For instance it may take just a few key mutations to generate plants that proceed very rapidly through their life cycle as seen in many desert ephemerals or retain persistently the features of juvenile vegetative growth.
Perhaps the most likely situation where epigenetic changes assist in the generation of an advantageous phenotype is the evolution of apomixis. The evolution of apomixis, in particular autonomous apomixis where an endosperm develops with no paternal genomic contribution, has been seen as problematic to the parent—offspring conflict model Haig and Westoby, As apomixis has evolved repeatedly in the angiosperms, there must be pathways that allow its genesis.
Experimental evidence suggests that alterations in the epigenetic machinery that control gametophyte development, imprinting and endosperm development are the basis of endosperm development without fertilization. Yet none of these mutants promote any substantial development or differentiation of endosperm-like structures. However, loss of function of MET1 , leading to hypomethylation of the maternal gametophyte in fie1 mutants, leads to the production of endosperm more closely resembling sexually derived endosperm Vinkenoog et al.
Recent work by Guitton and Berger has confirmed that these endosperm-like structures are derived from central cells, and report that msi1 mutants also initiate the development of non-viable but polarized, parthenogenetic embryos from the egg cell.
It seems conceivable that full-blown apomixis could evolve from just a few mutations in genes regulating key epigenetic processes. Perhaps by virtue of the highly flexible development allowed by their responsive epigenetic systems, plants are particularly adept at hybridization.
Intriguingly, the ability to hybridize does seem to have a taxonomic bias with some families showing far greater rates of hybrid formation than others Ellstrand et al.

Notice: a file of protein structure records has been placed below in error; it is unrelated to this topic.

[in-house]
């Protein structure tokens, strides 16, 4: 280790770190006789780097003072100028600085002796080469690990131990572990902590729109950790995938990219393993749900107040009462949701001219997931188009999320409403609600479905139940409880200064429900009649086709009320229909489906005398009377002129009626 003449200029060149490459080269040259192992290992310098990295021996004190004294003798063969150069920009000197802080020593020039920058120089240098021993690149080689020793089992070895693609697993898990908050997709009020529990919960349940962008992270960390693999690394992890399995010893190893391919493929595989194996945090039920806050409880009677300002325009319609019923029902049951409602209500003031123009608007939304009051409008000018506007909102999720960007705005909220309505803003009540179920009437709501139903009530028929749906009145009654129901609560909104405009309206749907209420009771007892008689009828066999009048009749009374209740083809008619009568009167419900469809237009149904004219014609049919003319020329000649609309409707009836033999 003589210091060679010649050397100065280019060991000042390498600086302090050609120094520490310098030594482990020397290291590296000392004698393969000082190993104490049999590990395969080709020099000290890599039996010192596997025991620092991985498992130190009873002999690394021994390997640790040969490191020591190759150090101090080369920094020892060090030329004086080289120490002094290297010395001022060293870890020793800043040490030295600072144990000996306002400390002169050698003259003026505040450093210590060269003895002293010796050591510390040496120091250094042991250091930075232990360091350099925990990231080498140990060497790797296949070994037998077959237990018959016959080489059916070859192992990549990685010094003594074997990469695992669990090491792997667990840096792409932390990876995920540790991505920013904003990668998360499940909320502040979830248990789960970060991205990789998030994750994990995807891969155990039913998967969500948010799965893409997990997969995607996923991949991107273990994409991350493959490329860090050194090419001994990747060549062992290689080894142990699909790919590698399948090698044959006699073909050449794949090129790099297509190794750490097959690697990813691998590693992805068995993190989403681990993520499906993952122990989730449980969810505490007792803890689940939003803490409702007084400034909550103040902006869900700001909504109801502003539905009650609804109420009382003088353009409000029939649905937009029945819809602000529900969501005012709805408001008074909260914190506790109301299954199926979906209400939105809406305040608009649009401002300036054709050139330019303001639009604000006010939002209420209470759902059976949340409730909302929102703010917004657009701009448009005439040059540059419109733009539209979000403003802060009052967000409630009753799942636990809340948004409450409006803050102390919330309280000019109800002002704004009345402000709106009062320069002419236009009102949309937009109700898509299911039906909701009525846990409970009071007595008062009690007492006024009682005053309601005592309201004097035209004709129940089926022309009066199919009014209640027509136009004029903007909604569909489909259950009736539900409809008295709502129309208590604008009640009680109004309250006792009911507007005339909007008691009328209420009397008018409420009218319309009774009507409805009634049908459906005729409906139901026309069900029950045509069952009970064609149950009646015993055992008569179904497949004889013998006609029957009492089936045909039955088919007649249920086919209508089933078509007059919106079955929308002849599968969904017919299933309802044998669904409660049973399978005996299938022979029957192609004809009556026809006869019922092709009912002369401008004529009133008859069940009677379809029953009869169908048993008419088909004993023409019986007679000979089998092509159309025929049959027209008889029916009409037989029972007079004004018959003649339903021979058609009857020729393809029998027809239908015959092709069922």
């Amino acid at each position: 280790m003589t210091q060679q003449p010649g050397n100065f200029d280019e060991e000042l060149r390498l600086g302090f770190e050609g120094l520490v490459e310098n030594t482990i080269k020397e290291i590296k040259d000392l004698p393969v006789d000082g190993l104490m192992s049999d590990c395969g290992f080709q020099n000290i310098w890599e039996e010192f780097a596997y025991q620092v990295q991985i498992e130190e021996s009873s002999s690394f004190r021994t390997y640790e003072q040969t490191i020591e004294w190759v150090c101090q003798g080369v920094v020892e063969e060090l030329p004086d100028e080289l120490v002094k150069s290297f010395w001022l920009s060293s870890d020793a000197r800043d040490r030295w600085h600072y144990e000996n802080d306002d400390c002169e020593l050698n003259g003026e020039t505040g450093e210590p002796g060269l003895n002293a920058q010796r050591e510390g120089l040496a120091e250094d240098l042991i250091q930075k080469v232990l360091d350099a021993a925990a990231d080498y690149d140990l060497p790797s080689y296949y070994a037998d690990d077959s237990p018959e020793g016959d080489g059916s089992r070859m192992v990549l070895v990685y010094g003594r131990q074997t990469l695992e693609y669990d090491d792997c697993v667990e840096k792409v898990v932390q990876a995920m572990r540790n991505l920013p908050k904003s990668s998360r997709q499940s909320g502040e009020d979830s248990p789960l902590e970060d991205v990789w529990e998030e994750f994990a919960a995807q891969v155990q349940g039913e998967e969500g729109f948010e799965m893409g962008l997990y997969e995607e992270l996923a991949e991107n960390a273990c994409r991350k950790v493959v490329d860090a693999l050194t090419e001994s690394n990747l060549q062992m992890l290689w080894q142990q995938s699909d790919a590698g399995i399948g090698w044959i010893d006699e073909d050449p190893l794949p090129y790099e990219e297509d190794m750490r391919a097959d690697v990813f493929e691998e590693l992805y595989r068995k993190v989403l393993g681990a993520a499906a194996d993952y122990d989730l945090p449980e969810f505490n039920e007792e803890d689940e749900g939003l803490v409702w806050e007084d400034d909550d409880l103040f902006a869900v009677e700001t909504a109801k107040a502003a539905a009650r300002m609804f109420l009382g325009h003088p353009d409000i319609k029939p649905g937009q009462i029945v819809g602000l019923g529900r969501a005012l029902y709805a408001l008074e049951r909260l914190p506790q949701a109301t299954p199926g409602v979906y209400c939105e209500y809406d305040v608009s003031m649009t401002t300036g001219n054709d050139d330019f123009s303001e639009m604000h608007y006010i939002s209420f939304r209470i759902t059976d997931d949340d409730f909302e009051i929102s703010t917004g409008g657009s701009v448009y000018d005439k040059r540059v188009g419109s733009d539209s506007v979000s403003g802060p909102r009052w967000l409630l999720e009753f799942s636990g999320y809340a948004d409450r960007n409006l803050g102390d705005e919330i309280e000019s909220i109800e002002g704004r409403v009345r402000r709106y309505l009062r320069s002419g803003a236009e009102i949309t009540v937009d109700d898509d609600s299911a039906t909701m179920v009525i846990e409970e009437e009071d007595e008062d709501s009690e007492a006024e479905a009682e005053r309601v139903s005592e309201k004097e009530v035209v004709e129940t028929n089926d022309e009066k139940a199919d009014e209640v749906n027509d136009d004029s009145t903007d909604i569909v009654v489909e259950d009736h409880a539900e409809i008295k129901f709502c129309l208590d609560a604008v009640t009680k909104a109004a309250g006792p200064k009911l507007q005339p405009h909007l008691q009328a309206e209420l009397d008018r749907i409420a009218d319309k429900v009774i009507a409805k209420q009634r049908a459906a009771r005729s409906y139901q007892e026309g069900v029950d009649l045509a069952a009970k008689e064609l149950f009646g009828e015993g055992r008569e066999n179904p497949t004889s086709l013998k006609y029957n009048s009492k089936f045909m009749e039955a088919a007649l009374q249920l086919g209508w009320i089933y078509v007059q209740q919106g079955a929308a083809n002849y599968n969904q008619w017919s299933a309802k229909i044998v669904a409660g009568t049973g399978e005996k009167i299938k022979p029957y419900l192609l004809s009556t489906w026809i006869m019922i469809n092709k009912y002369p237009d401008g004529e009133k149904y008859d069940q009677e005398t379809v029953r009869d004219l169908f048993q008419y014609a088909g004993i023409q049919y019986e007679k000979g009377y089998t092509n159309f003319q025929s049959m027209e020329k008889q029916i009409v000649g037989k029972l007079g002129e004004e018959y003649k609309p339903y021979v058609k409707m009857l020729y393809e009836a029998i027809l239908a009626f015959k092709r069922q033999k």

What does seem common in hybridization events in plants is that it can unlock variation not seen in either parental species. This has been exploited in cultivated plants in particular, but there is also evidence that hybridization could be of major importance in the evolution and diversification of plants in nature for general reviews of plant hybridization see, Stebbins, ; Grant, Where does all the novel variation come from in hybrids?
This has been attributed in the past to the effect of combining the genomes and proteomes of two previously separate, distinct entities; divergence in DNA and protein sequences would allow novel combinations in hybrids with the outcome being altered phenotypes with characteristics different to either parent. The combinations of these quantitative trait loci QTL alleles from both parents that have additive effects in the same direction generate characteristics in excess of either parent.
These combinations, of course, are not possible in the isolated parental populations and only become possible in the hybrids. However, investigation of the epigenetics of hybrids, in particular the use of allopolyploid hybrids between Arabidopsis thaliana and A. This model system is useful as A. This facilitates comparison of established wild allotetraploids to synthetic laboratory populations. A diagram showing the chromosomal genetics of this model system is shown in Fig.
Early studies revealed that formation of hybrids between tetraploid A. A striking observation was that some of the altered phenotypes—such as meristematic fasciation and pigmentation—were unstable in hybrid individuals, indicating that dynamic epigenetic changes affecting gene expression had taken place. This confirms earlier studies where both gene silencing and gene activation were observed, from both parental genomes Comai et al. To confirm that the gene expression changes are due to epigenetic differences from the parents, and could not be attributed to the DNA sequence, the cDNAs displaying these changes have been further analysed.